A quick explanation of “fractional-reserve banking”
Elsewhere, Eric Posner, Walter Block, and Bryan Caplan debate “fractional-reserve banking.” Aren’t you glad you read UR, rather than these other blogs, with their little premasticated spoonfuls of brain? Here at UR we don’t send you away hungry, that’s for sure.
It pains me to have to say that all three participants in this debate are out to lunch. Posner and Caplan get the wrong answer for the right reason. Block, and the Rothbardians generally, get the right answer for the wrong reason.
The critical fact about FRB is that it’s a special case of our favorite financial solecism, maturity transformation. As I explain in more detail here, MT is the cause of the credit cycle, including of course our current unpleasantness. It is a source of grim hilarity to me that, almost a century after Mises first discovered this, most people still don’t get it.
100%-reserve banking, as Block proposes, is of course MT-free and thus not a cause of credit oscillation. So, again, he gets the right answer. But I suspect what strikes most readers about the dialogue is that Posner and Caplan seem more or less sensible, while Block seems to have some weird abstraction he can’t let go of. So let me provide a brief overview and try to straighten everyone out.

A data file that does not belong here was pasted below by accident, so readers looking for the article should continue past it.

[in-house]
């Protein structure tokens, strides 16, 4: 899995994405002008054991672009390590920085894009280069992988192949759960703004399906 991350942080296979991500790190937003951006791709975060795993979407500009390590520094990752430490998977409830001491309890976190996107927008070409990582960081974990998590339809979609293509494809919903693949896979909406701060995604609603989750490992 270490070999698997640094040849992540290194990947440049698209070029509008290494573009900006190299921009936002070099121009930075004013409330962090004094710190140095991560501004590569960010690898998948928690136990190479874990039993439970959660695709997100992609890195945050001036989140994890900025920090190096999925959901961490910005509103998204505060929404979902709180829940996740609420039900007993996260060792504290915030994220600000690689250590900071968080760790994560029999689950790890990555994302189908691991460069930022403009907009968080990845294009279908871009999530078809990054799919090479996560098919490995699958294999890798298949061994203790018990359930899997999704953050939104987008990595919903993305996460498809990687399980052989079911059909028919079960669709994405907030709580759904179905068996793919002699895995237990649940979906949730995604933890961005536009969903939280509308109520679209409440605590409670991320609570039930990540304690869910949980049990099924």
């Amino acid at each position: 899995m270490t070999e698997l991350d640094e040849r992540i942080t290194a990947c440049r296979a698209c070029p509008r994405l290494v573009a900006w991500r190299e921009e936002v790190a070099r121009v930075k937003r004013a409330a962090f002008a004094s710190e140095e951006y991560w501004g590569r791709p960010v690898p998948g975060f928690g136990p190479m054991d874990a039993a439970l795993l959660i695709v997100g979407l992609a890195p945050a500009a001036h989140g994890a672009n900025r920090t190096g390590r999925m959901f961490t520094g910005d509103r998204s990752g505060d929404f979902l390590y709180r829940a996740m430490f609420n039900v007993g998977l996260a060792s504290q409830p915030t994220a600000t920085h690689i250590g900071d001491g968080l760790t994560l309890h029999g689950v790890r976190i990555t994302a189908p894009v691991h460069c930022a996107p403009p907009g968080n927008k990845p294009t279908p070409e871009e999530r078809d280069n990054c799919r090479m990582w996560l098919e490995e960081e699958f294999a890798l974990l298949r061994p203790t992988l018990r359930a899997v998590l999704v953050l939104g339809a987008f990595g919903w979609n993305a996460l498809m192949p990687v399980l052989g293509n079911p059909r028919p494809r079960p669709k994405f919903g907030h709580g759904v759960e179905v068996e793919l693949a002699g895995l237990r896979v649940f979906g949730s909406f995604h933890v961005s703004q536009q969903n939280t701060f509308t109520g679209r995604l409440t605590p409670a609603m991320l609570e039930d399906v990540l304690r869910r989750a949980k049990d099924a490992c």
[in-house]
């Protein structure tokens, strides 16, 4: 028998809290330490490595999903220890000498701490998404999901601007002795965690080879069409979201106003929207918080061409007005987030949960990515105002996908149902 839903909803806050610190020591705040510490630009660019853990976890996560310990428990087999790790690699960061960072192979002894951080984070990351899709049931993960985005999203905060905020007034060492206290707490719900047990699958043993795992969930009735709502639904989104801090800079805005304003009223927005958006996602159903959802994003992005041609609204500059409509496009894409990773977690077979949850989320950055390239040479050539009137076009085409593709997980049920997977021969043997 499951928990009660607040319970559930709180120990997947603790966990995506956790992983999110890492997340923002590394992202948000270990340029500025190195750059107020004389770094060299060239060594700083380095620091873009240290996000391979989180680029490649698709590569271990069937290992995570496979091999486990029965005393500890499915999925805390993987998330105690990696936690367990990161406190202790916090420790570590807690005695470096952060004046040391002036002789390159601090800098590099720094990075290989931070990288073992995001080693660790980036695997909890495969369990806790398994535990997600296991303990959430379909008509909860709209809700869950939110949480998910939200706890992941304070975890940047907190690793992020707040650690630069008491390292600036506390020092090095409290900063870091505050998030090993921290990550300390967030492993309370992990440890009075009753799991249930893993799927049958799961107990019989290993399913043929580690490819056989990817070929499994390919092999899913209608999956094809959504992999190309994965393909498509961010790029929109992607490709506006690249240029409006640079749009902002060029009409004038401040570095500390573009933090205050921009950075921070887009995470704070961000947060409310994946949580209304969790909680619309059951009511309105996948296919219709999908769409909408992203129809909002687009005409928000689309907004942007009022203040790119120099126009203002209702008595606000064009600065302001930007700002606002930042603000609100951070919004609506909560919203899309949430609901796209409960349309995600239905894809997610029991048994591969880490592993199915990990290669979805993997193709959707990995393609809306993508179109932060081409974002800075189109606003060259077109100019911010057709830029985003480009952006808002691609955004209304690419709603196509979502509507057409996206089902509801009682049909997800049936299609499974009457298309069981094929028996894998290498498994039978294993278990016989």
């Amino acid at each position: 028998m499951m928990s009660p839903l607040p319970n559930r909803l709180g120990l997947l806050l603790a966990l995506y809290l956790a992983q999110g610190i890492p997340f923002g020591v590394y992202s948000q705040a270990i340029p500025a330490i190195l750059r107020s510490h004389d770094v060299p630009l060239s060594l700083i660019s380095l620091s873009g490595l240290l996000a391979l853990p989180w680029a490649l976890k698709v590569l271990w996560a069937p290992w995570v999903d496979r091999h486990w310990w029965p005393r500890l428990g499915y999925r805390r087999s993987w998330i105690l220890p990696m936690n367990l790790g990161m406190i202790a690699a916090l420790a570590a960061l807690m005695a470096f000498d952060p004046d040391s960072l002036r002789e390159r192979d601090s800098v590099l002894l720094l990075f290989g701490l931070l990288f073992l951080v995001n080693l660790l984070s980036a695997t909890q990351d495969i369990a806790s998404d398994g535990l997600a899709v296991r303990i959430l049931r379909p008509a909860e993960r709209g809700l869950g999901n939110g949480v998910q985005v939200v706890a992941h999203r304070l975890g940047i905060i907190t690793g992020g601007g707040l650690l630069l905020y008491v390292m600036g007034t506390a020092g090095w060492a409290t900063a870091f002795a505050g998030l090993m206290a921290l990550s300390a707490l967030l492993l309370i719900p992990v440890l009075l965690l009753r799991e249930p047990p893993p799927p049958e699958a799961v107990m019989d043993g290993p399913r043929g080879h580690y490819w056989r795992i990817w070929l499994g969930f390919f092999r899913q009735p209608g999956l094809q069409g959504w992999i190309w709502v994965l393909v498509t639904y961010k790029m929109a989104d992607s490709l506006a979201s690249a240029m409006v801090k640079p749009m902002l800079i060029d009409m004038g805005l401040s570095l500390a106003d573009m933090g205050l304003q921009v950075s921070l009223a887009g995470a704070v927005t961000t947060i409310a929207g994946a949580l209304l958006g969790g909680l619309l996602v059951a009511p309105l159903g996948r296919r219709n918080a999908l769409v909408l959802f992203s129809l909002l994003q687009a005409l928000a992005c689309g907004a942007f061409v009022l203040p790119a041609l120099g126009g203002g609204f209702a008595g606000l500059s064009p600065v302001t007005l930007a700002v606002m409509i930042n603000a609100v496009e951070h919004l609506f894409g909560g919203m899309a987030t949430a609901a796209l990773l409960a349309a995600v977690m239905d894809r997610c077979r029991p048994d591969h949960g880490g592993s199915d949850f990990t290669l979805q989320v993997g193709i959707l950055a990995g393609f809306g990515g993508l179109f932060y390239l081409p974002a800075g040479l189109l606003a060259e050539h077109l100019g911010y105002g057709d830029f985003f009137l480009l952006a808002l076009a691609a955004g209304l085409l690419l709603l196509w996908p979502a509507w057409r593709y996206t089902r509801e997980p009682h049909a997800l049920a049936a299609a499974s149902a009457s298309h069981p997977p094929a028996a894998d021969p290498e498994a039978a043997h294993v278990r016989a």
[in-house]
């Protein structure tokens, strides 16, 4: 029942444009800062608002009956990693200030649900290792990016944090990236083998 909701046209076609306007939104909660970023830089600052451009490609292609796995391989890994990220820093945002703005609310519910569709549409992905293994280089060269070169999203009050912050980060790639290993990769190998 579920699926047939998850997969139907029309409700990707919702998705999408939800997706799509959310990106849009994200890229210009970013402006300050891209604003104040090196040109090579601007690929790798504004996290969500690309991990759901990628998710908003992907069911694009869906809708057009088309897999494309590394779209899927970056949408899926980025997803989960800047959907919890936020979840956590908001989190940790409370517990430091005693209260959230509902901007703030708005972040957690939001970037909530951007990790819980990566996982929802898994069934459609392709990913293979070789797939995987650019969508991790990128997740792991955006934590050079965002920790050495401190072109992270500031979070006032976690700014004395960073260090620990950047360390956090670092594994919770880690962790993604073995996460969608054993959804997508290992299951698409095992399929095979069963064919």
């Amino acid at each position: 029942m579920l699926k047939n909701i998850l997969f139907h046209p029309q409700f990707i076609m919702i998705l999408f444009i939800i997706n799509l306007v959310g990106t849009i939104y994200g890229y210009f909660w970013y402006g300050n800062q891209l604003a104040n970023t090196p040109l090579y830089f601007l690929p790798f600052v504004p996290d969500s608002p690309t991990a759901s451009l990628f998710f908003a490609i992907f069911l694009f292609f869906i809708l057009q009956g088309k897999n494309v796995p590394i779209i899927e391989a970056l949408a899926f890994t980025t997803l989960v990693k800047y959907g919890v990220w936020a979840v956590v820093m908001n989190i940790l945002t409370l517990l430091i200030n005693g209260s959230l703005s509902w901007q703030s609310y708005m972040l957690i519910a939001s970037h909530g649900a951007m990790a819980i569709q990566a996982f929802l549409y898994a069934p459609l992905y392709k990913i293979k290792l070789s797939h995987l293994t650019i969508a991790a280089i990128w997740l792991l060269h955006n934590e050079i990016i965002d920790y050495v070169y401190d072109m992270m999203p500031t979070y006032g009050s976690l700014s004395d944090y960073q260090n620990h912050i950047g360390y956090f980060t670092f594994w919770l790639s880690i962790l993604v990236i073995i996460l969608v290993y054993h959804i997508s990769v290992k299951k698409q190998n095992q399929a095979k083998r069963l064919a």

In classical “fractional-reserve banking,” a bank balances liabilities which are demand deposits with assets which are loans of nontrivial maturity. Let’s assume for simplicity that our currency is gold. So a fractional-reserve bank might issue notes redeemable for 100kg of gold, while having only 10kg of gold in the vault, plus bonds whose net present market price is 95 kg. Our bank’s “reserve ratio” is thus 10%, and its “leverage ratio” is 20 to 1 (because it has liabilities of 100kg and capital of 5kg). Rocket science, this ain’t.
Block asserts: the bank is fraudulent, because it does not have the gold to redeem its notes. Posner and Caplan assert: the bank is solvent, because it can sell its bonds for 95kg of gold. In a frictionless market, this transaction can happen as fast as customers can redeem.